Category: Structural Pests
Wood Boring Beetles function in nature to help reduce dead wood to a form that can be utilized as plant food. However, those attacking preseasoned or seasoned wood, especially those which attack seasoned wood, can be very destructive to wood that we use in our structures or as furniture. Of the more than 30,000 different species of Wood Boring Beetles, less than 100 are commonly encountered as pests of structural wood.
Because Wood Boring Beetle adults and larvae are not often encountered, diagnosis of the cause of the problem is usually based on the evidence left behind. Careful analysis of all the evidence available is necessary because rarely will one characteristic, such as exit holes, be conclusive. Therefore, the identification/conclusion will be based on type of wood damaged, age of wood, exit holes, frass and wood moisture.
Adult Wood Boring Beetles lay their eggs in or near the surface of the wood; whether live tree or milled lumber depends on species. The larval stage of the Wood Boring Beetles are the most damaging, eating through the layers of wood, making expansive tunnels before pupating and chewing out an exit hole. Certain infestations can be extensive, to the degree that entire structural beams need replacing.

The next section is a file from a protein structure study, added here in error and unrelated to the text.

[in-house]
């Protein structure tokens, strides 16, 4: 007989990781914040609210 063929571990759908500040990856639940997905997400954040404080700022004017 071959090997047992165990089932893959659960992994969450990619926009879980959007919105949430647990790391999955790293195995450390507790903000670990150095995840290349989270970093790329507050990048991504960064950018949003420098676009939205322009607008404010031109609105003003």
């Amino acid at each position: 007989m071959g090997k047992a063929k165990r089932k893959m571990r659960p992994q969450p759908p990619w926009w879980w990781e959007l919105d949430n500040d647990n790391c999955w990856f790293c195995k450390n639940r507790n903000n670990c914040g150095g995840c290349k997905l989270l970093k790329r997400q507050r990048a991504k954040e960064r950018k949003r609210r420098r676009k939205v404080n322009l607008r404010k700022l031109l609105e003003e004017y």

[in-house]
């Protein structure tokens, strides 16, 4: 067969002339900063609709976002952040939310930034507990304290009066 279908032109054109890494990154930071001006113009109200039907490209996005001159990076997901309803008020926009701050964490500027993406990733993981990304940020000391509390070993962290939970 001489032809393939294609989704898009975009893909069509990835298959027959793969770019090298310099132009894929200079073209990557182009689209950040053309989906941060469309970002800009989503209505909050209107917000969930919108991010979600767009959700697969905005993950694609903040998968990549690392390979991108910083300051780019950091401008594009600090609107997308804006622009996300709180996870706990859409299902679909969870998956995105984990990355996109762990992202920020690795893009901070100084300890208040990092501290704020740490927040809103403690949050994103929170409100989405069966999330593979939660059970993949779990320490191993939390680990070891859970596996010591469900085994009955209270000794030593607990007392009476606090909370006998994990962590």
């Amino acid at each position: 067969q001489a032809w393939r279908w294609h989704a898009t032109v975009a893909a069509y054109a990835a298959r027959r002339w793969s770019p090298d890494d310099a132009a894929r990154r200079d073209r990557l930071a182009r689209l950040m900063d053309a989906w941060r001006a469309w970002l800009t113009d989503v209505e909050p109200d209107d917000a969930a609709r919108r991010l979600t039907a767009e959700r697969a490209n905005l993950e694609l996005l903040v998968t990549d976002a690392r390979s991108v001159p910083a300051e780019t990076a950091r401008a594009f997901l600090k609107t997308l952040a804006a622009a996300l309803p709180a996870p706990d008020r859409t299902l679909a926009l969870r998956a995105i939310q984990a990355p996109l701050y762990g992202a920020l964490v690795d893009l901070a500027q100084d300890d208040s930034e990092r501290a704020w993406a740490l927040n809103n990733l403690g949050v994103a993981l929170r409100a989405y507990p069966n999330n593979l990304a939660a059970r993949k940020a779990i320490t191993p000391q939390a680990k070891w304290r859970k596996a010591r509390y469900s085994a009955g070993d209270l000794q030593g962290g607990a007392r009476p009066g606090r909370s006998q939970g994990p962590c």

Wood Boring Beetles have a complete metamorphosis life cycle: egg to larva to pupa to adult. Their eggs are usually laid in surface cracks or crevices, in wood pores or in the exit tunnel as the adult leaves the infested wood. Wood Boring Beetle larvae are always found within the wood. Larval tunnels are usually found in the sapwood and run primarily with the wood grain. These tunnels increase in diameter with each larval molt and are usually packed with a combination of wood fragments and fecal material, commonly called frass. Pupation usually occurs near the surface and the adult will bore directly to the surface to leave the wood through its exit hole. Adult Wood Boring Beetles live only a matter of days or weeks. Developmental time (egg to adult) may be as short as 50 days but may be 10 years or longer, depending on the species, and the temperature, wood moisture content and nutritional value of the wood.
Before any method of control can be proposed, it must first be determined if and which Wood Boring Beetle is causing the problem. Next, it must be determined if the infestation is active. There are several options for control of Wood Boring Beetles: removal and replacement of the wood if it is an isolated infestation, surface treatment of the wood when the infestation is in an accessible area, and fumigation for areas of infestation that are inaccessible but still require treatment. Any diagnosis of infestation or recommendation of treatment should be made by a trained and licensed pest control operator.
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